LXD networking on a host with dual LANs

We are evaluating LXC/LXD as a replacement for OpenVZ. Currently we have containers with a public IP sitting on a host node with two LANs. The host nodes run RIP.

In OpenVZ, the public IP of the container is given a kernel route that we announce via RIP over both of the LANS (for automated fail-over). If one LAN goes down, traffic is routed to the container over the other LAN via RIP.

I’m wondering how we would do something similar in LXC/LXD. Right now we are using a bridge from one of the host NICs into the container, and that works well. But we have no redundancy in case that LAN becomes unavailable.

Any suggestions?

Would you just want to setup a bridge in LXD that doesn’t have any of the physical devices connected.
You’d then route your IPs to that bridge, effectively the same way things worked with OpenVZ.

Interesting … I did not think of that. And I could add the routes to the bridge in the container startup scripts, right?
Thank you!

Let me dig into that. I will report back if it works and how-to.


My thinking here is the bridge interface would need an IP address. Can I just use the lxbr0? We’re not using it for anything else?

OK, I think I have it figured out. But now for one final problem:

How to add a static route on the host to the container.

So after the container starts:
/sbin/ip add -host IP lxdbr0
After container stops
/sbin/ip del -host IP lxdbr0

I want this to be in the container config file so that if I migrate the container to another host, the config/routes will go with it.

Adding /usr/lib/lxc/container/config doesn’t work.
lxc config set container, adding:
lxc.hook.start: “/var/lib/lxc/bos-java03-cl01/startup.sh”
lxc.hook.stop: “/var/lib/lxc/bos-java03-cl01/shutdown.sh”
results in lxc.hook.start bad key.

Any ideas?

I am back to this. I thought that I had developed a solution to this but it seems to not be as flexible as I had hoped.
To recap, our nodes have two LANs, say LAN-1 and LAN-2. The containers are set up with their own IP addresses that we can say are in LAN-3.
The needs are:

  1. We want to be able to assign a static IP in LAN-3 to the containers, and be able to reach them from either LAN-1 or LAN-2.
  2. We want to be able to easily migrate a container from HOST A to HOST B and preserve routability.

Based on the thread above, we’ve set up every machine with a bridge that is not connected to either network called lxdbr0. It has a static IP address of on all nodes. Inside the container, each container has its own network set up, own IP address, and it has a default route to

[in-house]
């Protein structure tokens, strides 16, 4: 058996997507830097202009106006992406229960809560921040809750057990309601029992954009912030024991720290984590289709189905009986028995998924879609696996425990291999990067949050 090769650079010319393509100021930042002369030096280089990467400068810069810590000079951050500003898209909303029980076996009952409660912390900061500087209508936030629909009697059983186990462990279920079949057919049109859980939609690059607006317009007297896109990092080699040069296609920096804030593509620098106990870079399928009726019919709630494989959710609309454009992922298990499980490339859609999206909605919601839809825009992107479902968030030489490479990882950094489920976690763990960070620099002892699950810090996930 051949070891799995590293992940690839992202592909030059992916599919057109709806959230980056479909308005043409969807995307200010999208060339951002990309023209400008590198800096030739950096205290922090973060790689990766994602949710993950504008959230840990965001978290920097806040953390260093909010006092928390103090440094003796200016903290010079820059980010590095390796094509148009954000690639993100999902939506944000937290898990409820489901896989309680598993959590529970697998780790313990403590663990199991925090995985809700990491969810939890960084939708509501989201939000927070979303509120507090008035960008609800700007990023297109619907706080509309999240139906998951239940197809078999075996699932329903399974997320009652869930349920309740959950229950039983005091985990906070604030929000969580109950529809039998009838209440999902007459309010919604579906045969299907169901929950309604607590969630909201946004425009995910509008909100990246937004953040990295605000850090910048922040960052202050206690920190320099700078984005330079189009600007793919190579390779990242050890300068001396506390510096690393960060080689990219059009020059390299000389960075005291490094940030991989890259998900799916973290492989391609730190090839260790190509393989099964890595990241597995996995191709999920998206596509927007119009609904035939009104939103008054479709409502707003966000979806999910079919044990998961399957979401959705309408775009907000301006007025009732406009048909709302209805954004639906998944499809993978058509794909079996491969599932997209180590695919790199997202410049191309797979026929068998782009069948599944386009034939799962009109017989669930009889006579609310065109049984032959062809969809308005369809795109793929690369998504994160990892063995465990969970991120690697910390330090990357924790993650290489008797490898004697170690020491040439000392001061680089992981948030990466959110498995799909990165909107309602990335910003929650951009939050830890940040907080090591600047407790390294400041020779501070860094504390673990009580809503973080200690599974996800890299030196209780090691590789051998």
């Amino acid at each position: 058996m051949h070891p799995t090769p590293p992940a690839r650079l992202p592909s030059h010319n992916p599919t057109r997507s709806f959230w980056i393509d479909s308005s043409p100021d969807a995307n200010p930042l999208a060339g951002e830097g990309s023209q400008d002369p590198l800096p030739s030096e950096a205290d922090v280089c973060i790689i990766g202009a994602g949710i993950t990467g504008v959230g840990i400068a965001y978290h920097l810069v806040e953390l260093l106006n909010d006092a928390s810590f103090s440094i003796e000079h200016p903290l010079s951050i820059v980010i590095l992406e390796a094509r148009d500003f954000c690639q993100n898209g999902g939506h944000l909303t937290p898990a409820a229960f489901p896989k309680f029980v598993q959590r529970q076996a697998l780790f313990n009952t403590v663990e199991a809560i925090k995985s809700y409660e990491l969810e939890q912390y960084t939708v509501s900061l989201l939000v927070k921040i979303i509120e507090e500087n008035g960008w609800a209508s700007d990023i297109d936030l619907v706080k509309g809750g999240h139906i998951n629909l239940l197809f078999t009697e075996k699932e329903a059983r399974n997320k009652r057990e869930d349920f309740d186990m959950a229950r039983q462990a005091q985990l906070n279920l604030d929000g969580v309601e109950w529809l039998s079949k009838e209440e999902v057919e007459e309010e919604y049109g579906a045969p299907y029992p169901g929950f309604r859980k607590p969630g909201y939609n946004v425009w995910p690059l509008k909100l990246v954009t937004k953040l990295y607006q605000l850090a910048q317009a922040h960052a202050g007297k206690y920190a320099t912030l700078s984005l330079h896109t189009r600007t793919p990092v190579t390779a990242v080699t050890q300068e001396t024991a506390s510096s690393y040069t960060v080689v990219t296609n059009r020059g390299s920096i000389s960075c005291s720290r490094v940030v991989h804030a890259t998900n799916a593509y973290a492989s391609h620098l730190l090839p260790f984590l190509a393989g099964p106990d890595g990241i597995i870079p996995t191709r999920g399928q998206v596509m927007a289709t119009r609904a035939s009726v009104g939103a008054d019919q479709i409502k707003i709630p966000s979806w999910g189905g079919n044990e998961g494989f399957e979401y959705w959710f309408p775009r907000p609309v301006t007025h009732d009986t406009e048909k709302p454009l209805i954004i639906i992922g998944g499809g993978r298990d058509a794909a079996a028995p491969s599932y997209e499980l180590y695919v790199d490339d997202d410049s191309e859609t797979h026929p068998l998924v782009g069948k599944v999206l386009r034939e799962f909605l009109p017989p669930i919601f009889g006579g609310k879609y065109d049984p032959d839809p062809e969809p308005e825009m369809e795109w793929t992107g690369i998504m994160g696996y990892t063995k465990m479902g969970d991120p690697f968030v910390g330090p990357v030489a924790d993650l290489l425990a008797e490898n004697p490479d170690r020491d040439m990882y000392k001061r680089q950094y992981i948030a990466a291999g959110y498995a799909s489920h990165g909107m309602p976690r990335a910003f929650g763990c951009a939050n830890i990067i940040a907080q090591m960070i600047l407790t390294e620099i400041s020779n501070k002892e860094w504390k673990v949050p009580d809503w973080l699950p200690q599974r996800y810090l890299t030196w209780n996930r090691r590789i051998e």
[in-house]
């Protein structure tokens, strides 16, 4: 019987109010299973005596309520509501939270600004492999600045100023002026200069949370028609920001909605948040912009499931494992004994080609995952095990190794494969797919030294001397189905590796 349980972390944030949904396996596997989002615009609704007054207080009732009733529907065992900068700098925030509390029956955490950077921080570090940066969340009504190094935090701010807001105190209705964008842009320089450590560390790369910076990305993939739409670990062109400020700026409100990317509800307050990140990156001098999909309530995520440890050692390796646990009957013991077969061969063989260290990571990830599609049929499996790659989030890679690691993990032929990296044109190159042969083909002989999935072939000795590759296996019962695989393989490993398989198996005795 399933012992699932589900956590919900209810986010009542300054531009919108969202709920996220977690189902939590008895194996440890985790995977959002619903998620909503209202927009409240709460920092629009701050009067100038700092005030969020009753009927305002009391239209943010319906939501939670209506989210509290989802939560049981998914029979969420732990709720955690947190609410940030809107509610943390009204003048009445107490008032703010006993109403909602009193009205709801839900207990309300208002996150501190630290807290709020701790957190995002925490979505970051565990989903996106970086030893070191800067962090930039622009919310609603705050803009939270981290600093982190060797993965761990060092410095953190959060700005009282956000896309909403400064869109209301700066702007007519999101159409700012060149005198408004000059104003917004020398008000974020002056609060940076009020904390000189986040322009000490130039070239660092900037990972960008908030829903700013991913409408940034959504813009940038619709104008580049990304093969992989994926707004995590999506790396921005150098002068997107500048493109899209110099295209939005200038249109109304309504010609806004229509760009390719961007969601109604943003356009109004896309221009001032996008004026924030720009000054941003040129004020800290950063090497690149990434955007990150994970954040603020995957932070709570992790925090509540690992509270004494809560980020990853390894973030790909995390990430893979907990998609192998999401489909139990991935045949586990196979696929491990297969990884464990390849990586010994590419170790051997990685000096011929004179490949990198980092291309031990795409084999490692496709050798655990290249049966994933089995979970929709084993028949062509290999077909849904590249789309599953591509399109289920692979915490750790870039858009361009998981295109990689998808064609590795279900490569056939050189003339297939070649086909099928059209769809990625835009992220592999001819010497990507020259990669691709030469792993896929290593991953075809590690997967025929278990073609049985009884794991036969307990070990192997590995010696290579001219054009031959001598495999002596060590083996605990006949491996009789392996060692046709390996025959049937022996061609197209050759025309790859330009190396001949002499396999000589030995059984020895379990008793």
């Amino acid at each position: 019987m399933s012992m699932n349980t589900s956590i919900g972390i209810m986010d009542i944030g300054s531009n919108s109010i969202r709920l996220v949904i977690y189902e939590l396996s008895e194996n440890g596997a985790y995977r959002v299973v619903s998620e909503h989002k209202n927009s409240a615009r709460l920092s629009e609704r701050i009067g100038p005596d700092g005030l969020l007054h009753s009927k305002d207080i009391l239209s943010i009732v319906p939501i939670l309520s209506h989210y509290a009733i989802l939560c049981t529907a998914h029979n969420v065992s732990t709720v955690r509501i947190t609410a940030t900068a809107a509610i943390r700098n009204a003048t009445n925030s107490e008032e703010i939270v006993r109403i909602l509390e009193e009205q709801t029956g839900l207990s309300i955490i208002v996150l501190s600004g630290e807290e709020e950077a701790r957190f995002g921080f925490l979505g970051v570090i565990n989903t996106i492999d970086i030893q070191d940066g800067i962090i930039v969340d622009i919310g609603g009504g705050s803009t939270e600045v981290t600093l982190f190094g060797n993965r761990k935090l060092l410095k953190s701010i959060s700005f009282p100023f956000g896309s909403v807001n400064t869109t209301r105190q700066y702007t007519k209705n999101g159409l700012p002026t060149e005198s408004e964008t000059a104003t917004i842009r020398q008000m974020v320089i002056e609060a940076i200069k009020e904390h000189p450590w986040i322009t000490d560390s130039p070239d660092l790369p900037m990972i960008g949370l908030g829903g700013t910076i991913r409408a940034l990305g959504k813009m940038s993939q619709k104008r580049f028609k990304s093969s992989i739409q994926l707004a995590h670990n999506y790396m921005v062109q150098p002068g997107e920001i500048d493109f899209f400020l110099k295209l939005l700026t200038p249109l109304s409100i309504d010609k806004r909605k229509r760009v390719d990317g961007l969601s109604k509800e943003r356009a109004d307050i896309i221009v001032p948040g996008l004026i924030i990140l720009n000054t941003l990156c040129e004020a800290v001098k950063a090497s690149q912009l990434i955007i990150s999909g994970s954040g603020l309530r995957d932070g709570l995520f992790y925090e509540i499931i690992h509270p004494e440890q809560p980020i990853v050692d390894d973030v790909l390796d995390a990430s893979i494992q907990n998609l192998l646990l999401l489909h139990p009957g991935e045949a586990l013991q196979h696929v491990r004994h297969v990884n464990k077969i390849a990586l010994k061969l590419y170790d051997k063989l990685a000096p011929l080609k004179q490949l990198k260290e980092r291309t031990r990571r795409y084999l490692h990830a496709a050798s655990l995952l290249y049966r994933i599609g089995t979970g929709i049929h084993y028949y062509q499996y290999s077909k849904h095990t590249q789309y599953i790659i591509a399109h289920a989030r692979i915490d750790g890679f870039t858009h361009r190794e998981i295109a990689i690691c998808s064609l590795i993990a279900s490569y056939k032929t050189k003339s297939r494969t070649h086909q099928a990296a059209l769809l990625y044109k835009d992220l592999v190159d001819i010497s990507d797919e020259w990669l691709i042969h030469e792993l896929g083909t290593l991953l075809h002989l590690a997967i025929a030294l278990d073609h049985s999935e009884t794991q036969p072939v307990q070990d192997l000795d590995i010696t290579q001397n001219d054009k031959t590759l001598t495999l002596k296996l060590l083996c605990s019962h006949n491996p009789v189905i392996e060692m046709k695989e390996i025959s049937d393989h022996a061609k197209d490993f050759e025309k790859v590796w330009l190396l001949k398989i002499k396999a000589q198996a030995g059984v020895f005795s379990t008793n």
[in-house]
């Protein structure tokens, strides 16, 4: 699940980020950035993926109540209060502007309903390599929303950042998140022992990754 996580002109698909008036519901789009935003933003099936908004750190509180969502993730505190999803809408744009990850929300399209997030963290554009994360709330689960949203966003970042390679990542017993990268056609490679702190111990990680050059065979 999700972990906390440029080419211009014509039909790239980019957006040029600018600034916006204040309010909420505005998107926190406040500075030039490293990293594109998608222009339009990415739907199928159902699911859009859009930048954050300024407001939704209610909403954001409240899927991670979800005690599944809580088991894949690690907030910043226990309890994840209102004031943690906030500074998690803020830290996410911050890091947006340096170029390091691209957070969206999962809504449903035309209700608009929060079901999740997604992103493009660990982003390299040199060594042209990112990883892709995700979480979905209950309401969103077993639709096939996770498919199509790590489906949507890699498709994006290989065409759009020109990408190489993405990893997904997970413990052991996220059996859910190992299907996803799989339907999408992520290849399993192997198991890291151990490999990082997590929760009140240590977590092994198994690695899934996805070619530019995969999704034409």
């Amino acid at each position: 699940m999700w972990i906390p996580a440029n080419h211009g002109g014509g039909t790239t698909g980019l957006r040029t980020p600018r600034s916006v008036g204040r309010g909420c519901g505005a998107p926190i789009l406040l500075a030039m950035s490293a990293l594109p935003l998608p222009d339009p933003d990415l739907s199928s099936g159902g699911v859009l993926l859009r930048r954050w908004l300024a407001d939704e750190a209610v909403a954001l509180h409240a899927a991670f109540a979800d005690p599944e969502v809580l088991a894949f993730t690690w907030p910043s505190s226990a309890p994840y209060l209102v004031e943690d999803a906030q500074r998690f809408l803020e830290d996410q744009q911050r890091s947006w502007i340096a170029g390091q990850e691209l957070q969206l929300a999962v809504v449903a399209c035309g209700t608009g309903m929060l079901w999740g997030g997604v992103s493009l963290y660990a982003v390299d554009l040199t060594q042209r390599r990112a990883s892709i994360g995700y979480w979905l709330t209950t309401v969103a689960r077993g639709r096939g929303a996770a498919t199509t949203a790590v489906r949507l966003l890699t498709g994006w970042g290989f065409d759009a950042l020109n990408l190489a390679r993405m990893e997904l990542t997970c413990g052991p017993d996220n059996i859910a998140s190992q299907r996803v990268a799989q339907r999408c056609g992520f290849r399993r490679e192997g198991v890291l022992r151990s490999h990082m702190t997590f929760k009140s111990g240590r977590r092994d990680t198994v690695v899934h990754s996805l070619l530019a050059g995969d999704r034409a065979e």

The challenge is building a route on the host node to the container.

We’ve tried two techniques:

  1. lxc network set lxdbr0 ipv4.routes CONTAINER-IP
    – This sets up the route properly, but as new containers are added and others moved or deleted, we need to rebuild the entire route list. Ie., if I have container 1,2,3 on the host, and add container4, I need to run:
    lxc network set lxdbr0 ivp4.routes “1,2,3,4”
    If I move 3 to another host, I need to then run:
    lxc network set lxdbr0 ipv4.routes “1,2,4”
    Then I need to flush the routing table to get rid of the route to 3.
  2. a simple host route to the bridge:
    ip route add 3 dev lxdbr0
    The drawback to this is that the route needs to be added and removed from both ends each time we move a container.
    We’re looking for the ideal–or recommended–way to be able to build and tear-down these container-specific routes when the containers are started, stopped or moved.

Any ideas?

Hi Sean,

I think if I’m following what you are trying to do is have ip mobility for containers that migrate from one host to another when they keep the same static address?

If so then I have achieved this in a proof of concept using routing protocols (OSPF in this case) and accessing the containers by a loopback address.

Basically you give the containers a /32 address on a loopback and advertise this loopback into your network so that the core learns about the /32, you will have to run a routing daemon on the container. When the container moves/migrates to another host, it will spin up and advertise its loopback from the new location and the core will learn about the /32 to go via the new host. This may end up with local clutter in the routing table of the upstream router/switch as there will be loads of /32’s scattered about in there but you can summarize it at this location. and advertise only a summary/aggregate down to the whatever lies further up the routing chain.

The other thing you could look at if you want to keep the same IP and have L2 mobility is EVPN where basically the containers are in the same L2 domain spread over a routed underlay, it uses BGP for the mac learning / control plane.